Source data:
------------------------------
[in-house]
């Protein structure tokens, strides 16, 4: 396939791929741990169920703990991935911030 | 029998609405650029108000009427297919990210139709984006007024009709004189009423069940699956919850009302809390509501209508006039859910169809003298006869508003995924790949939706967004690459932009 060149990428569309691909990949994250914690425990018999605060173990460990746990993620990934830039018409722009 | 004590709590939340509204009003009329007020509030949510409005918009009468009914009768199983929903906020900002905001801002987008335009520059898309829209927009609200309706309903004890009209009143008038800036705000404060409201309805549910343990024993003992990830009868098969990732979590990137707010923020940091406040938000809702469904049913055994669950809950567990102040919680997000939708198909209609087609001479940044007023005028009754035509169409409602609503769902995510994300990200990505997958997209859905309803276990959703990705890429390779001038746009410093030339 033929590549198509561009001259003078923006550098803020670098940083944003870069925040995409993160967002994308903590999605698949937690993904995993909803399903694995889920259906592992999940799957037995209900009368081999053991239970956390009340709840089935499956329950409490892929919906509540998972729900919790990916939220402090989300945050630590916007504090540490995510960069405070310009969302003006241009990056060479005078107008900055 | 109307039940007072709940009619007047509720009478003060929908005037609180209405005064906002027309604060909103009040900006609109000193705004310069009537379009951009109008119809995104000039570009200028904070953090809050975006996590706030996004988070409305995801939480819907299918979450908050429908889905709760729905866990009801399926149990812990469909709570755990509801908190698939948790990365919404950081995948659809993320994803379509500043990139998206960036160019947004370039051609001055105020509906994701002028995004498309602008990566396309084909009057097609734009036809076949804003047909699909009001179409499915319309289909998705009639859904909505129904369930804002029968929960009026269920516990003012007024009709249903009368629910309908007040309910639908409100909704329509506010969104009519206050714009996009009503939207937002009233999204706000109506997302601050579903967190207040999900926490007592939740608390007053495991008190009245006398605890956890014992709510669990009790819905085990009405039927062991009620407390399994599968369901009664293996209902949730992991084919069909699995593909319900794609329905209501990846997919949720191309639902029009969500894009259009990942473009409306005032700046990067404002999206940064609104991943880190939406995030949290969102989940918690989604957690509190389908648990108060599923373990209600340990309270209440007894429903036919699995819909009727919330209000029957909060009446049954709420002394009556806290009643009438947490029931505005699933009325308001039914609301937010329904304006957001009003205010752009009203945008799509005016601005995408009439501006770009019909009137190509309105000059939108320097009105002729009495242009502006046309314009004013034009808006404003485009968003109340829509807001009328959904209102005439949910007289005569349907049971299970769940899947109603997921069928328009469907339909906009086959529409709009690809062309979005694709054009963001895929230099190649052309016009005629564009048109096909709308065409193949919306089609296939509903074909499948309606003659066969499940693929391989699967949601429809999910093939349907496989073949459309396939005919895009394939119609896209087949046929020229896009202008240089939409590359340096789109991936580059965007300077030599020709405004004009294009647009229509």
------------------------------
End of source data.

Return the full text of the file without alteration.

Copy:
[in-house]
């Protein structure tokens, strides 16, 4: 396939791929741990169920703990991935911030 | 029998609405650029108000009427297919990210139709984006007024009709004189009423069940699956919850009302809390509501209508006039859910169809003298006869508003995924790949939706967004690459932009 060149990428569309691909990949994250914690425990018999605060173990460990746990993620990934830039018409722009 | 004590709590939340509204009003009329007020509030949510409005918009009468009914009768199983929903906020900002905001801002987008335009520059898309829209927009609200309706309903004890009209009143008038800036705000404060409201309805549910343990024993003992990830009868098969990732979590990137707010923020940091406040938000809702469904049913055994669950809950567990102040919680997000939708198909209609087609001479940044007023005028009754035509169409409602609503769902995510994300990200990505997958997209859905309803276990959703990705890429390779001038746009410093030339 033929590549198509561009001259003078923006550098803020670098940083944003870069925040995409993160967002994308903590999605698949937690993904995993909803399903694995889920259906592992999940799957037995209900009368081999053991239970956390009340709840089935499956329950409490892929919906509540998972729900919790990916939220402090989300945050630590916007504090540490995510960069405070310009969302003006241009990056060479005078107008900055 | 109307039940007072709940009619007047509720009478003060929908005037609180209405005064906002027309604060909103009040900006609109000193705004310069009537379009951009109008119809995104000039570009200028904070953090809050975006996590706030996004988070409305995801939480819907299918979450908050429908889905709760729905866990009801399926149990812990469909709570755990509801908190698939948790990365919404950081995948659809993320994803379509500043990139998206960036160019947004370039051609001055105020509906994701002028995004498309602008990566396309084909009057097609734009036809076949804003047909699909009001179409499915319309289909998705009639859904909505129904369930804002029968929960009026269920516990003012007024009709249903009368629910309908007040309910639908409100909704329509506010969104009519206050714009996009009503939207937002009233999204706000109506997302601050579903967190207040999900926490007592939740608390007053495991008190009245006398605890956890014992709510669990009790819905085990009405039927062991009620407390399994599968369901009664293996209902949730992991084919069909699995593909319900794609329905209501990846997919949720191309639902029009969500894009259009990942473009409306005032700046990067404002999206940064609104991943880190939406995030949290969102989940918690989604957690509190389908648990108060599923373990209600340990309270209440007894429903036919699995819909009727919330209000029957909060009446049954709420002394009556806290009643009438947490029931505005699933009325308001039914609301937010329904304006957001009003205010752009009203945008799509005016601005995408009439501006770009019909009137190509309105000059939108320097009105002729009495242009502006046309314009004013034009808006404003485009968003109340829509807001009328959904209102005439949910007289005569349907049971299970769940899947109603997921069928328009469907339909906009086959529409709009690809062309979005694709054009963001895929230099190649052309016009005629564009048109096909709308065409193949919306089609296939509903074909499948309606003659066969499940693929391989699967949601429809999910093939349907496989073949459309396939005919895009394939119609896209087949046929020229896009202008240089939409590359340096789109991936580059965007300077030599020709405004004009294009647009229509």